Henry Jackson Davis was born in Cumberland County on September 25, 1882, the son of William Anderson and Sally Wyatt (Guy) Davis. He attended the public schools in Richmond and received his BA from the College of William and Mary in Williamsburg in 1902 and his MA from Columbia University in 1908. He was married in Bluffton, Georgia, on May 9, 1911, to Corinne Mansfield, and they had two daughters, Helen Mansfield (Davis) Lynch and Ruth Elizabeth (Davis) Langhorne.
Following graduation from the College of William and Mary, Davis became principal of the Williamsburg public schools. He served as assistant secretary of the Roanoke Young Men’s Christian Association from 1903 until 1904, principal of the public schools at Marion from 1904 until 1905, and superintendent of schools in Henrico County from 1905 until 1909. The years in Henrico County began the long involvement with African American education that would shape the rest of his career.
In 1905 as part of his regular rounds, Davis visited the one-room Mountain Road School for African American children in Henrico County led by. Randolph taught her students practical skills such as gardening, woodworking, and sewing. In addition, she whitewashed the school building and landscaped the school grounds. Davis concluded that Randolph’s example could serve as a model for other African American teachers in rural settings and supported her methodology over opposition from some parents who wanted their children to receive a traditional liberal education.
Davis’s major accomplishment in Henrico County was attracting the support of the Negro Rural School Fund of the Anna T. Jeanes Foundation. The fund provided support for teacher supervision and industrial education for African Americans. In 1908, Randolph was appointed as the first Jeanes Supervising Industrial Teacher, thus establishing formal in-service training in Virginia for African American teachers. The “Jeanes Teachers” served in remote rural schools and instituted a curriculum of industrial education; following Randolph’s model, the teachers encouraged and assisted the physical upgrading of their schools.
Davis and other white reformers believed the school environment could change only by improving the physical surroundings. Better school facilities would lead directly to other developments in African American communities, Davis maintained. The advancement of rural black schools would lead to better conditions for African Americans generally. School enhancements could not simply be imposed by white reformers, he believed, but had to be linked to other community-building organizations. Davis continually urged active participation and ownership of school upgrading by the African American community. Davis’s support for enhancing educational facilities and creating opportunities for African Americans stopped, however, at the color line.
General Education Board
From 1909 until 1910, Davis was an inspector for the newly created Virginia State Board of Examiners. When the General Education Board (GEB) offered to fund a white supervisor of black schools—and Virginia officials agreed—Davis was the obvious, if not the only choice. Davis held the position of State Agent for Negro Rural Schools from 1910 until 1915, when he was appointed as the first field agent for the GEB. During the next fifteen years, most other southern states followed Virginia’s lead and appointed field agents to supervise African American schools.Davis’s fourteen years as the GEB’s field agent (1915–1929) brought him face-to-face with the miserable conditions of rural African American education in the South. He documented these conditions in some 6,000 photographs he took, using them in speeches and presentations to illustrate school conditions and promote improvements. Some images show southern white schools but most are of rural African American schools, teachers, and students. Although he was an amateur, Davis’s use of his camera to record and drive social change links him to social reformers such as Lewis Hine.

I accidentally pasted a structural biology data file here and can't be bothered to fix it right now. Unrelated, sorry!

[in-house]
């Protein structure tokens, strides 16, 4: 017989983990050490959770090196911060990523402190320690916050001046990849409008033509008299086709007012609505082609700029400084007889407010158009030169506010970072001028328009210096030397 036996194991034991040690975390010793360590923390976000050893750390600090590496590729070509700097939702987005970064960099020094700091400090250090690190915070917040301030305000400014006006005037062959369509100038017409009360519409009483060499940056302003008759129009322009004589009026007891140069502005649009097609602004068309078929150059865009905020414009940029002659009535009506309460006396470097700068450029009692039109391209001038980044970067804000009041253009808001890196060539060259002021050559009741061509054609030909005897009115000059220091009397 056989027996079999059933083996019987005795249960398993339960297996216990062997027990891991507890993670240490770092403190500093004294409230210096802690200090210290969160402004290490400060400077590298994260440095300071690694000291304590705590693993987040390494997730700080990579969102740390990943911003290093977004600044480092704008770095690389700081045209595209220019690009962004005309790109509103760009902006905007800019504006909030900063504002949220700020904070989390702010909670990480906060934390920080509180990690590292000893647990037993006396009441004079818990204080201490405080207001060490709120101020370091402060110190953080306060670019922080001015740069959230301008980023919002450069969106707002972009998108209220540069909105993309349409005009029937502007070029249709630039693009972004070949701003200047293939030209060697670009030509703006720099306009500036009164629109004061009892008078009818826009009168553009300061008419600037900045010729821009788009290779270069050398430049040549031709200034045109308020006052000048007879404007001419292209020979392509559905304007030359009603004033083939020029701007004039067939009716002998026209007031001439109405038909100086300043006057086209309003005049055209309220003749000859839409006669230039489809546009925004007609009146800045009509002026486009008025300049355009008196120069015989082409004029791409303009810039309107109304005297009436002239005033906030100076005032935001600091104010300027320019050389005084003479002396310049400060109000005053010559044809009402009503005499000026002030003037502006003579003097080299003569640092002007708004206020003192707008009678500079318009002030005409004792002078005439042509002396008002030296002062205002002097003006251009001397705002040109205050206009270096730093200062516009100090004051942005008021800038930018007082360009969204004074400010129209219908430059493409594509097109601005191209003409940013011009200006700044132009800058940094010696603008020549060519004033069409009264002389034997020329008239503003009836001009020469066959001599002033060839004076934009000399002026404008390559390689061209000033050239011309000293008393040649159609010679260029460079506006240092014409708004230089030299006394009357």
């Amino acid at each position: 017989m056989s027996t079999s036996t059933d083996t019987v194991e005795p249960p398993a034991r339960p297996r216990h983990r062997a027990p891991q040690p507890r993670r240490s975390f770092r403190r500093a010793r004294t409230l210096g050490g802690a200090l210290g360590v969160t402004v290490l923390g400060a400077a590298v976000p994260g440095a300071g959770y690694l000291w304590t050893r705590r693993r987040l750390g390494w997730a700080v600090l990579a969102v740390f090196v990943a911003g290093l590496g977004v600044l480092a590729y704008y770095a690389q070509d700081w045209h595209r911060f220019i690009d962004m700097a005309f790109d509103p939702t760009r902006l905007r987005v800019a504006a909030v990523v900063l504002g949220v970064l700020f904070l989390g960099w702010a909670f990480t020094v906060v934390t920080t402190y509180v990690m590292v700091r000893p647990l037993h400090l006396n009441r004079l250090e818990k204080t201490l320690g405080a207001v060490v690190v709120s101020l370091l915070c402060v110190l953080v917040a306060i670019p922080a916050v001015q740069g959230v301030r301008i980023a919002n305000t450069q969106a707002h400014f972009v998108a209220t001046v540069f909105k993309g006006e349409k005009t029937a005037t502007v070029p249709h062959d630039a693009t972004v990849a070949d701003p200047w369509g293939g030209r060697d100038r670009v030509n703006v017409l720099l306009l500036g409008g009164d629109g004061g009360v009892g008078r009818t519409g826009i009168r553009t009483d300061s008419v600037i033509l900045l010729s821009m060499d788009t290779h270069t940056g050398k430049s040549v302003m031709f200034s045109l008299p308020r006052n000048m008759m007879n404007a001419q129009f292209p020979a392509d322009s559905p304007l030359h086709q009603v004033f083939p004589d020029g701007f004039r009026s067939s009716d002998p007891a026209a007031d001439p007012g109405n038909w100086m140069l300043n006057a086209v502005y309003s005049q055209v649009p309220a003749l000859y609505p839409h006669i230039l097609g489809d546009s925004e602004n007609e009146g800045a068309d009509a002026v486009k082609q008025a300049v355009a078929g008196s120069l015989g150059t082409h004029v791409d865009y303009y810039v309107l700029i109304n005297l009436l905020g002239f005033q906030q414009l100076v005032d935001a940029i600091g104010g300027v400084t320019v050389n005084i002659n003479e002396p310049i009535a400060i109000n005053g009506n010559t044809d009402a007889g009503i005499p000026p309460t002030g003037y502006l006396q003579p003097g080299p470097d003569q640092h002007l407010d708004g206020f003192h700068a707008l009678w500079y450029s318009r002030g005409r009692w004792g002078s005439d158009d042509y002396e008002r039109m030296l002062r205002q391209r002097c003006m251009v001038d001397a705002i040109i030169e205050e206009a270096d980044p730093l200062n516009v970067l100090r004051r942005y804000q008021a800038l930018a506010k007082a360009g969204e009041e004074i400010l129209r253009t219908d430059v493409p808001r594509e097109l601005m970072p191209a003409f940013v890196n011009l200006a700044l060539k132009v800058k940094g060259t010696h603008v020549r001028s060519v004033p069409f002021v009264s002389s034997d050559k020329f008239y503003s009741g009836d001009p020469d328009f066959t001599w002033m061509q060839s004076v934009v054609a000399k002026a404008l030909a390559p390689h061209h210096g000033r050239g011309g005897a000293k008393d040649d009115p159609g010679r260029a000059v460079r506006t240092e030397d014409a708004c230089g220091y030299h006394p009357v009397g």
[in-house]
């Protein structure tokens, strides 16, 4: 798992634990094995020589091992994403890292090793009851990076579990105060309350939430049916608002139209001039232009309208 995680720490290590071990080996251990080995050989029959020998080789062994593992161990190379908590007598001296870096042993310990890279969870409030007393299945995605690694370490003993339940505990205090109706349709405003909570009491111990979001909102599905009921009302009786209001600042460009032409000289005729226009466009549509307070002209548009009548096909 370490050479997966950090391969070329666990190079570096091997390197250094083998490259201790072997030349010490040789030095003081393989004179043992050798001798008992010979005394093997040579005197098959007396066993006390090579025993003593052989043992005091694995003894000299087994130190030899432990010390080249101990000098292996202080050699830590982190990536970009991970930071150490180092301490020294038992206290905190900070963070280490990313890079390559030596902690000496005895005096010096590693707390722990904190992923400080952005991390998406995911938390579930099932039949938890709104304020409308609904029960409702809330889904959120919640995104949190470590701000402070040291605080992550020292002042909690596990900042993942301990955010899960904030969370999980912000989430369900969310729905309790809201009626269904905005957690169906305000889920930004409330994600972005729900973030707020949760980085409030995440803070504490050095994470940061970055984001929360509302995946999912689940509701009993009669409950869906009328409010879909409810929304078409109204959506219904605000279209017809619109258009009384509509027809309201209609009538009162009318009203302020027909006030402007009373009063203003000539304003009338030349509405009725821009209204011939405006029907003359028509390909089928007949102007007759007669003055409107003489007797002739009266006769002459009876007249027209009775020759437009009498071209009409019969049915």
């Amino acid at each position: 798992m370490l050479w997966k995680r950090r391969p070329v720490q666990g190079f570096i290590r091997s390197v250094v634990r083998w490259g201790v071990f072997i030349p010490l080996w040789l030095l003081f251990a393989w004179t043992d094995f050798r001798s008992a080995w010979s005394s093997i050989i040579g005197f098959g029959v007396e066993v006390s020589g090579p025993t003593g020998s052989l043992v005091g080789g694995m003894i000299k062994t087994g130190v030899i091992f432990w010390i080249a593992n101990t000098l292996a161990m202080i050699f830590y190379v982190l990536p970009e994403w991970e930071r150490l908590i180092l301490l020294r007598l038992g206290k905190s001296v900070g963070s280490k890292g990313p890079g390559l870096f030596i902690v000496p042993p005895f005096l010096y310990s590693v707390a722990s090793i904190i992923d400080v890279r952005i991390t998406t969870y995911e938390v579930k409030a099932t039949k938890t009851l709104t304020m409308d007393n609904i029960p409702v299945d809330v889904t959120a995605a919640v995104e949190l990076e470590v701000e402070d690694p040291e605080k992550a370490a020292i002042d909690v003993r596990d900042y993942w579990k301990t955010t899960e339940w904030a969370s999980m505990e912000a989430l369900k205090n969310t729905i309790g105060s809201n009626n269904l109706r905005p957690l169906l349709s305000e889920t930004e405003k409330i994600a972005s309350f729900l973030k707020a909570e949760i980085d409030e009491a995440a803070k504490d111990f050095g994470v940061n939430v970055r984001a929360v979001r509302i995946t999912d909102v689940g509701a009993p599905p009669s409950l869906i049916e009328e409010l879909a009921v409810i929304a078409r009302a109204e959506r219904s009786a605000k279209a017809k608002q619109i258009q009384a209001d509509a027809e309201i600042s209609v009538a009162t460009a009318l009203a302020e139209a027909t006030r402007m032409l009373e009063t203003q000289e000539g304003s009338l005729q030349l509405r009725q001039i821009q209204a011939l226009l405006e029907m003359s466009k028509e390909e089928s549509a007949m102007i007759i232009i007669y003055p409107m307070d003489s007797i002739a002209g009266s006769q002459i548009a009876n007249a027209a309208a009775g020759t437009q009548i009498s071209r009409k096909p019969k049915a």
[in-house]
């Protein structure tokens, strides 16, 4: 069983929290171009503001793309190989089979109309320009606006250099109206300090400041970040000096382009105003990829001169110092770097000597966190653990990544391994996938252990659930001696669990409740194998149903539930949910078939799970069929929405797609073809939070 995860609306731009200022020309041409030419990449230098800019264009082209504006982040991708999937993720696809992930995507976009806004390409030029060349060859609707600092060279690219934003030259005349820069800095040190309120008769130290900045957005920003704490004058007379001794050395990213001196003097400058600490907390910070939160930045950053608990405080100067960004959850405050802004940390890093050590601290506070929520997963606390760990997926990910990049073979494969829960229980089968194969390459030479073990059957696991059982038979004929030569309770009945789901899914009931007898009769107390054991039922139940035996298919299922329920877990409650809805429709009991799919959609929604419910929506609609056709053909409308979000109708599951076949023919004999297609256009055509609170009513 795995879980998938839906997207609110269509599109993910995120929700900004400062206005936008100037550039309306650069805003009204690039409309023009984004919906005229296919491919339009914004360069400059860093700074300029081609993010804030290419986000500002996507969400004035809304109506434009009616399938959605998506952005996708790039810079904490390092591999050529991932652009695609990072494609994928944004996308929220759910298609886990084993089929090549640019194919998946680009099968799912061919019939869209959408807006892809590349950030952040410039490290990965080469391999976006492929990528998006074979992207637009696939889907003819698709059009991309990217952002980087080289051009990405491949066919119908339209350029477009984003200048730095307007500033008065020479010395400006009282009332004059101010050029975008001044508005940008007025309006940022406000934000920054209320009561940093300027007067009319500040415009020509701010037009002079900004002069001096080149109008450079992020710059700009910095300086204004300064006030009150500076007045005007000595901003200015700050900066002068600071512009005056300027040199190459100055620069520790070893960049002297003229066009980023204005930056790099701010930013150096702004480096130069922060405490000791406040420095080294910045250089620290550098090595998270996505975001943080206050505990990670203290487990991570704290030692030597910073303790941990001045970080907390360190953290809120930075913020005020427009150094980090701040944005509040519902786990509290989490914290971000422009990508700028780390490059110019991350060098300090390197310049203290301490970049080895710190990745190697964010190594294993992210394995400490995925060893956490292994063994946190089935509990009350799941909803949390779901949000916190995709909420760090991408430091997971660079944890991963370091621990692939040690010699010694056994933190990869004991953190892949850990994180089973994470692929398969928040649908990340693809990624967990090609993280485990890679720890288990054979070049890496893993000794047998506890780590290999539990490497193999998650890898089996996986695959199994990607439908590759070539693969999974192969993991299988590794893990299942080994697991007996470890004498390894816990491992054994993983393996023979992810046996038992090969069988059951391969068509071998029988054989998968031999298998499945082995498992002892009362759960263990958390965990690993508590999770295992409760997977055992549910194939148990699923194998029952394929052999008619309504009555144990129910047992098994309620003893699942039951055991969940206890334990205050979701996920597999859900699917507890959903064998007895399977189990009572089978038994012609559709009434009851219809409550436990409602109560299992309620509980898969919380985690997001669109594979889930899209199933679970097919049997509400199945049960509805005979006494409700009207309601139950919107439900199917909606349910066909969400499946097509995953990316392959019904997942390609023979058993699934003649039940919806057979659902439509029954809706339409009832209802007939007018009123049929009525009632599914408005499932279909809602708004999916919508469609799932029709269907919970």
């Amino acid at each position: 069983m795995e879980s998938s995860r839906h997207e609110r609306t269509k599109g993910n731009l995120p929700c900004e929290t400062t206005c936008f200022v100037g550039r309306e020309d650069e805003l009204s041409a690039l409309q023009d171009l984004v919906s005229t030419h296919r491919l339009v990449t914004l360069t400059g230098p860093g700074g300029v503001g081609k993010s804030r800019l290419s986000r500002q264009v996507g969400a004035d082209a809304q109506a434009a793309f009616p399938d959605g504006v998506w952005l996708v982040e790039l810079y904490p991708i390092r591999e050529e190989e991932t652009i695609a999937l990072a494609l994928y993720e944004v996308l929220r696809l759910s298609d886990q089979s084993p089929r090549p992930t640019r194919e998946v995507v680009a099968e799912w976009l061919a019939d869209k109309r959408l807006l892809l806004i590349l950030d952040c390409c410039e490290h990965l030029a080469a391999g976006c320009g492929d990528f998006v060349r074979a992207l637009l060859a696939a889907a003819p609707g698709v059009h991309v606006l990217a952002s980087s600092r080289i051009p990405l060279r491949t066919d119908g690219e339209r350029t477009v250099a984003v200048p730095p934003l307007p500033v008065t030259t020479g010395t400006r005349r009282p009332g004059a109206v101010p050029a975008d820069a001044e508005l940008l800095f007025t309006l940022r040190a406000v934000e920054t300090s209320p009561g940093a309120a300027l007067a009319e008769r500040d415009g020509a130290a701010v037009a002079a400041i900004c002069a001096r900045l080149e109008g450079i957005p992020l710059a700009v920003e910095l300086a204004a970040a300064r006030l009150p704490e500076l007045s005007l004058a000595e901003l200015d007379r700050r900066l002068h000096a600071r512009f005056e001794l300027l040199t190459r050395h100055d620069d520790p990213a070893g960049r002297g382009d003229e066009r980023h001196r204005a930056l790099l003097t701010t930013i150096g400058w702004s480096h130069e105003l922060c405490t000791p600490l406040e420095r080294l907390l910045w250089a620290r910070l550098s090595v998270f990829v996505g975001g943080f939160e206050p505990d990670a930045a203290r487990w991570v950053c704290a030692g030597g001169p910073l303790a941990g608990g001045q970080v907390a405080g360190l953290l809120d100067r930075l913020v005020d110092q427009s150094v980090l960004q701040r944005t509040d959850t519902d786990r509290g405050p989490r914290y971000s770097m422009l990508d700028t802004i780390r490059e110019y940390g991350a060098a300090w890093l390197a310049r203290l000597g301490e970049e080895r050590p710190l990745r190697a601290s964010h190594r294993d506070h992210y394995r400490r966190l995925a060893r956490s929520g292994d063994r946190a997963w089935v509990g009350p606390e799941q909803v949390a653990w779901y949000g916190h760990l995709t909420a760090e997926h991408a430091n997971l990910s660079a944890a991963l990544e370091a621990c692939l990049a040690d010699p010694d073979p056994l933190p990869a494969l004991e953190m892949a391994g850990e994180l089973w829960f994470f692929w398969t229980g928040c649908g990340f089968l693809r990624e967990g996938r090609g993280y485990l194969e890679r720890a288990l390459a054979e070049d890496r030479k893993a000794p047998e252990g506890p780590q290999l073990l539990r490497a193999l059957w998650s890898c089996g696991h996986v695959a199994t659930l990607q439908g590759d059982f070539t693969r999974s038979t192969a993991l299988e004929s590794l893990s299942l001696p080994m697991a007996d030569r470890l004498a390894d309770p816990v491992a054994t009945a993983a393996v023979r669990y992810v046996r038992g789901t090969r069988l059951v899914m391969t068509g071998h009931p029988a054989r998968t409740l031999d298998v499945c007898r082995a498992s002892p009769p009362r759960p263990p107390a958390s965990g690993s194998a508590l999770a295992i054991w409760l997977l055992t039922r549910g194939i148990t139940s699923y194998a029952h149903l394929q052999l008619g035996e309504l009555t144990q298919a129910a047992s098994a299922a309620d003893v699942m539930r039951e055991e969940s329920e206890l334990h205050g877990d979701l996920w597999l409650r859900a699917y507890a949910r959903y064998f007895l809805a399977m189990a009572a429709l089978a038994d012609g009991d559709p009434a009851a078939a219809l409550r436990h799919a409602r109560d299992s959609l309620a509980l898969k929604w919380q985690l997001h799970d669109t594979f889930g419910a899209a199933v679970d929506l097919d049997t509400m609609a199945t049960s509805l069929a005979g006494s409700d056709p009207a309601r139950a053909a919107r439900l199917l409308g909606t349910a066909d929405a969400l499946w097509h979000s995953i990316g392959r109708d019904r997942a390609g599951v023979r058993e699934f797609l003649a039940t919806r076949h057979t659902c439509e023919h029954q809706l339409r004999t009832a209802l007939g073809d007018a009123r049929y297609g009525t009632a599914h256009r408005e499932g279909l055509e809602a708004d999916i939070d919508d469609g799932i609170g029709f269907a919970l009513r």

Davis moved out of fieldwork in 1929 when he was appointed assistant director of the General Education Board. He became associate director in 1933 and vice president and director in 1946.
In 1935 Davis went to Africa as a Carnegie visitor, and returned in 1944 as head of a group sent by the Foreign Missions Conference of North America, the British Conference of Missions, and the Phelps-Stokes Fund. Davis was also a trustee of the Phelps-Stokes Fund, an organization devoted to African American education and race relations both in America and in Africa. He became vice president of the fund in 1940, and succeeded Anson Phelps Stokes as president in 1946. In 1945, Davis coauthored with Margaret Wong Africa Advancing, a book providing the results of the survey made in 1944. He was also a frequent contributor to national journals of educational research.
In addition, Davis was the president of the board of trustees of theInstitute in Liberia, the president of the New York State Colonization Society, and a member of the Commission on Interracial Cooperation and of the Advisory Committee on Education in Liberia. A moderate on the issue of race relations, Davis did not challenge segregation, but rather worked within its confines. He never advocated school integration, even in a token way. In that respect, his views possibly slowed the cause of school desegregation in Virginia and in the South in general, even while he was simultaneously responsible for increasing the educational opportunities of African Americans.
Davis died suddenly on April 15, 1947, at Cartersville in Cumberland County. Henrico County named an elementary school in his honor in 1962.
- Africa Advancing: A Study of Rural Education and Agriculture in West Africa and the Belgian Congo (1945)